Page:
Dark Kiss (Nightwatchers Series #1)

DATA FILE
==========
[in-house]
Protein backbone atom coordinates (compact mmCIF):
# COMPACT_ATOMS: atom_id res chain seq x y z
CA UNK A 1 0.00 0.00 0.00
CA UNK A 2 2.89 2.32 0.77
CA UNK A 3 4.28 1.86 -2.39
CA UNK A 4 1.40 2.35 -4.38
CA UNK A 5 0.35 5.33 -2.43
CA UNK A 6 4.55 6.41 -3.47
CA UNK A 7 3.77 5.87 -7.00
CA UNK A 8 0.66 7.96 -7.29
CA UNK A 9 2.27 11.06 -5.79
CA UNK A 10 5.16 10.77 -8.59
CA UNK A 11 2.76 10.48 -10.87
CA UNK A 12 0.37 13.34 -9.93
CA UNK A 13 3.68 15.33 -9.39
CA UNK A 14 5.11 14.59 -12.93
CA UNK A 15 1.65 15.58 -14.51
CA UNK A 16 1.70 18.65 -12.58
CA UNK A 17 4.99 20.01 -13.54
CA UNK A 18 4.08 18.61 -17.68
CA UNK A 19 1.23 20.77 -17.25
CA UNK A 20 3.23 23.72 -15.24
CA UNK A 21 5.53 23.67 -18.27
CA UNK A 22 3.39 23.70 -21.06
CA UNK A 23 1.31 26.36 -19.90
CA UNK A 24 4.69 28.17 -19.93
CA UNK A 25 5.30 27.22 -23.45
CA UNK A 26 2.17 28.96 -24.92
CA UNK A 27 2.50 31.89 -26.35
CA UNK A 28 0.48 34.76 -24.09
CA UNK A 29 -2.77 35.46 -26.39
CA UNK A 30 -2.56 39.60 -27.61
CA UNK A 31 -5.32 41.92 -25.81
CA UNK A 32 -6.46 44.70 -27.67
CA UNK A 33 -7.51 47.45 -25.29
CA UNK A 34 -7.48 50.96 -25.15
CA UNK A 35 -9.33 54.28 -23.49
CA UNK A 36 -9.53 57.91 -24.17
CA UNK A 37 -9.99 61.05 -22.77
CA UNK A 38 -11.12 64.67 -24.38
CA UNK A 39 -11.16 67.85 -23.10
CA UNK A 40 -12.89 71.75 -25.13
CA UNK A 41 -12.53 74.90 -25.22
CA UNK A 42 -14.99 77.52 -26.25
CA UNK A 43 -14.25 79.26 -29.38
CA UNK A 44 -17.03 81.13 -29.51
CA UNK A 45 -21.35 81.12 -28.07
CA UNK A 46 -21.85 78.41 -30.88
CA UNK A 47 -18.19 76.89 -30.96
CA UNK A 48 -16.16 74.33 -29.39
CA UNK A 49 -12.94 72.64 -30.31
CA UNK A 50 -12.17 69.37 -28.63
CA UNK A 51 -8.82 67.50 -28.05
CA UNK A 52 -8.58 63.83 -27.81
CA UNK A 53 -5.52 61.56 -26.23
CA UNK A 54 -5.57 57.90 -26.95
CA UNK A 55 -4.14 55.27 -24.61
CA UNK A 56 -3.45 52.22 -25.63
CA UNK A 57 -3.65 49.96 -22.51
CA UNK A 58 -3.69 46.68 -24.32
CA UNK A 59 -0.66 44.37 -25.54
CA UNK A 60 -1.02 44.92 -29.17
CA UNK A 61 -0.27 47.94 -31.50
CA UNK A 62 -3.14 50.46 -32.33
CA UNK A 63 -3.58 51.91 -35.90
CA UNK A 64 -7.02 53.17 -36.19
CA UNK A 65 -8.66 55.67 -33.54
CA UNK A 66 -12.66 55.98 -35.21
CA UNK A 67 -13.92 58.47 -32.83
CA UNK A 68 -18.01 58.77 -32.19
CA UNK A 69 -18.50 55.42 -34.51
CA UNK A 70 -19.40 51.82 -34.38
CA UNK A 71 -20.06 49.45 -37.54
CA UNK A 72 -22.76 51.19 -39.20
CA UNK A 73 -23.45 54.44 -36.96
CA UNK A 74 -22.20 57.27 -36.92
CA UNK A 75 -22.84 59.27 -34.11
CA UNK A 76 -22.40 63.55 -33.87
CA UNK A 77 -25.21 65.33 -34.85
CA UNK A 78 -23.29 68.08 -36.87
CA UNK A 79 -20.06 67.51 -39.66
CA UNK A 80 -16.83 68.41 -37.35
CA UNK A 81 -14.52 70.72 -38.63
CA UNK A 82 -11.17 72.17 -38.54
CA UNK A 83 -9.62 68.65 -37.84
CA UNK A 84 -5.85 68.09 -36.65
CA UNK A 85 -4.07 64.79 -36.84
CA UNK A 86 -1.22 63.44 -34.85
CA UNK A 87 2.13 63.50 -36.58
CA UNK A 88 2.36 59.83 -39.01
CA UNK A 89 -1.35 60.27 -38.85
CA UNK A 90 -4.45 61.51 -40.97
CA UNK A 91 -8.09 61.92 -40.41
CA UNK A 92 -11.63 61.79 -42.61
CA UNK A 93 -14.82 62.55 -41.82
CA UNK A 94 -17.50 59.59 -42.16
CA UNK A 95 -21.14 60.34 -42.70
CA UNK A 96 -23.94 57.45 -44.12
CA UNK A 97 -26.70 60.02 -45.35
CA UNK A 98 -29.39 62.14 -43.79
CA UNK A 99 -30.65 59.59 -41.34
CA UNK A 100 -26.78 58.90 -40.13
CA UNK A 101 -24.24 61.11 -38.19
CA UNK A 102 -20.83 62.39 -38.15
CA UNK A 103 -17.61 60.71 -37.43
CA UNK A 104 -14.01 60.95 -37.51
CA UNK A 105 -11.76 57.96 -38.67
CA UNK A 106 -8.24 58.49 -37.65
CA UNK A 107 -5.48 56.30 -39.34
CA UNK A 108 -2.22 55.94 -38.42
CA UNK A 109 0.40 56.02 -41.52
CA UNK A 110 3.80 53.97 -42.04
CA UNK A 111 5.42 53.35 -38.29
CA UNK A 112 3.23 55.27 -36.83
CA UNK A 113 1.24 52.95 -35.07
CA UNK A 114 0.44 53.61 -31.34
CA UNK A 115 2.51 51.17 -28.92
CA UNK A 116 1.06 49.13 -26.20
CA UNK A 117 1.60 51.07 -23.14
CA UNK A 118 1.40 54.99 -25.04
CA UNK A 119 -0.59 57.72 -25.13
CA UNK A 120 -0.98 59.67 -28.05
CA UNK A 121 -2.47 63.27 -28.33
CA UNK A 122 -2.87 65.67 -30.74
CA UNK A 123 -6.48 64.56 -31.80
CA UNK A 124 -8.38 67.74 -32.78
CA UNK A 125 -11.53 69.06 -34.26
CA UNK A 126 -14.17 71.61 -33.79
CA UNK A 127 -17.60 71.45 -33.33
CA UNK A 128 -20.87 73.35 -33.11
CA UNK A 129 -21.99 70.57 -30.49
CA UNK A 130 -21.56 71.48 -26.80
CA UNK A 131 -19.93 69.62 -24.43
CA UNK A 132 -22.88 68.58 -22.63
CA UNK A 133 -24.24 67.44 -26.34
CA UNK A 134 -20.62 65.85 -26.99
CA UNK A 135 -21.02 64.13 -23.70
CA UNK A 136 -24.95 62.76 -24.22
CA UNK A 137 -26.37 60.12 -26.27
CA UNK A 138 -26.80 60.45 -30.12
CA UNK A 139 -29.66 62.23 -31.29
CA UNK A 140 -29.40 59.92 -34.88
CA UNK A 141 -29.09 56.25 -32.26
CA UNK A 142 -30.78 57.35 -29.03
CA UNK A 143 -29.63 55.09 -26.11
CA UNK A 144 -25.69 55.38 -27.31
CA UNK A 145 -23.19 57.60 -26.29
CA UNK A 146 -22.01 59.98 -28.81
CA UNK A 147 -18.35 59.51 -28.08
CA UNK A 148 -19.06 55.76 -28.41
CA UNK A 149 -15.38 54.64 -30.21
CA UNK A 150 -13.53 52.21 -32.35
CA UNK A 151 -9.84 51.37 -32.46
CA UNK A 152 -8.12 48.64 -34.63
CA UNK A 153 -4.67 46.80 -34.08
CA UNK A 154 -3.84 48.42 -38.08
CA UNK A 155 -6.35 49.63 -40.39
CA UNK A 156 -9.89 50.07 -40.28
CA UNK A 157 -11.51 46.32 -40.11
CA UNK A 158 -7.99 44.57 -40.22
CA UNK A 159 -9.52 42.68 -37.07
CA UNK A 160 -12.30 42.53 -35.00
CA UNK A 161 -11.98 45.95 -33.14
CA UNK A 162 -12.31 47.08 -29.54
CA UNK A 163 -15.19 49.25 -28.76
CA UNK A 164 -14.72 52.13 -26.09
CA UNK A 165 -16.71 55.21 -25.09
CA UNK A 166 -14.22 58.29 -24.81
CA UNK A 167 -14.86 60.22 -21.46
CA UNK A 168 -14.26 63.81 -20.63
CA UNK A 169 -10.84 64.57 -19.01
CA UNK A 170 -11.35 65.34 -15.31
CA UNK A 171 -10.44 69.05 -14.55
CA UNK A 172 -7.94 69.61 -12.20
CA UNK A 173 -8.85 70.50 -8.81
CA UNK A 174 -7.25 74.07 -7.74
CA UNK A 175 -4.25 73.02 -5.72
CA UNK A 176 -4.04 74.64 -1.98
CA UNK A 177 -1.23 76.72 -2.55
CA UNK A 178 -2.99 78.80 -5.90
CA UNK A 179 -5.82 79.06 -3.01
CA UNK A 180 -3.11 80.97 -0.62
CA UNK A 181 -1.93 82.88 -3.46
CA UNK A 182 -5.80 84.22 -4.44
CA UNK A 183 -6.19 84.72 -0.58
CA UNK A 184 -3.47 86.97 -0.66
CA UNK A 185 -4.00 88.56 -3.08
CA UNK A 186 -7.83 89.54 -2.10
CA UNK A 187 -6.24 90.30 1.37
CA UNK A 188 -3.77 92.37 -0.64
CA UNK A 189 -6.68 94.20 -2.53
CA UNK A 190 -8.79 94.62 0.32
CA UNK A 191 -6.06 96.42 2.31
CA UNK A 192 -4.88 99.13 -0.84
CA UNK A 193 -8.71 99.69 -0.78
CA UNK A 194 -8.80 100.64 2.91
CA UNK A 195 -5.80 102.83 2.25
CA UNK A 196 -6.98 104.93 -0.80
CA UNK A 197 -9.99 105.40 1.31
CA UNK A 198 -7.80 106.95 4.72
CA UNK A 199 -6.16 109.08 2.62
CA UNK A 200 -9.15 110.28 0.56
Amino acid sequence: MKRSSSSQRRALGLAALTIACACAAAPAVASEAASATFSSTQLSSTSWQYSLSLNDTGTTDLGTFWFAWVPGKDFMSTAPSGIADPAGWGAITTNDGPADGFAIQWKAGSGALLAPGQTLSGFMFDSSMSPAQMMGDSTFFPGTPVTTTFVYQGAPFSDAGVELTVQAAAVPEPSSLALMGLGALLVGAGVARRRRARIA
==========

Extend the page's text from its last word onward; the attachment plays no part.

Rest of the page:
Dark Kiss - Michelle Rowen Samantha doesn't really do dangerous. She's smart and super careful, but she just could pass up a kiss from her secret crush. But then things started to feel different, like she was always hungry. And not for food. Part of her is missing. Then she meets Bishop, a confused street kid look-alike with loads of secrets. But something's moving into Trinity, and Bishop might be the only one who can help Sam before she loses herself to the darkness.Dark Kiss wasn't the book I expected when I first started reading. I knew there would be mystery and intrigue, loads of teenage girl angst and confusion, but I didn't expect the urban fantasy tweak that I ended up with. Rowen put enough of her own spin on angels and demons to keep me interested, to keep me turning the page. Coupled with funny one-liners, this book was enjoyable to read. It's something I prefer, characters with sass and snark when facing down angels, demons, and the prospect of having your soul sucked out of your body.Readers are given a rather authentic misfit teenage girl voice when they meet Sam. She's intelligent and careful and oh so cautious, right until that kiss, right until she meets Bishop and everything does a massive 180 degree turn. There was a moment in the book where a discussion got a bit serious and Sam, after asking a question and getting an answer, went and freaked out like a normal teenage would. That moment was great. No false bravado, no faking it. Characters who realize their fears, who know they have them and still struggle to keep on going, are awesome. Everyone's afraid of something, but you still have to man up, or girl up in Sam's case, and face it.There's nothing new these days in urban fantasy, but twists and tweaks and unique interpretations are always welcome. Rowen took angels, demons, and the idea of stealing someone's soul and changed it just enough to stand out. In a way, it reminds me of Leah Clifford's A Touch Mortal, but it other ways is doesn't. I don't think this series will be as dark.I kept reading this book all the way to the end because I wanted to know what was going on. I needed to know. At times there was just enough information to fill in some blanks, at others there were hints and guesses. I always wanted to know where the story was going, what made Sam so special, what had happened to Bishop, and why everything was happening. At the end, I was left cursing the fact that, while the book had an ending, I still have to wait for the next book in the series.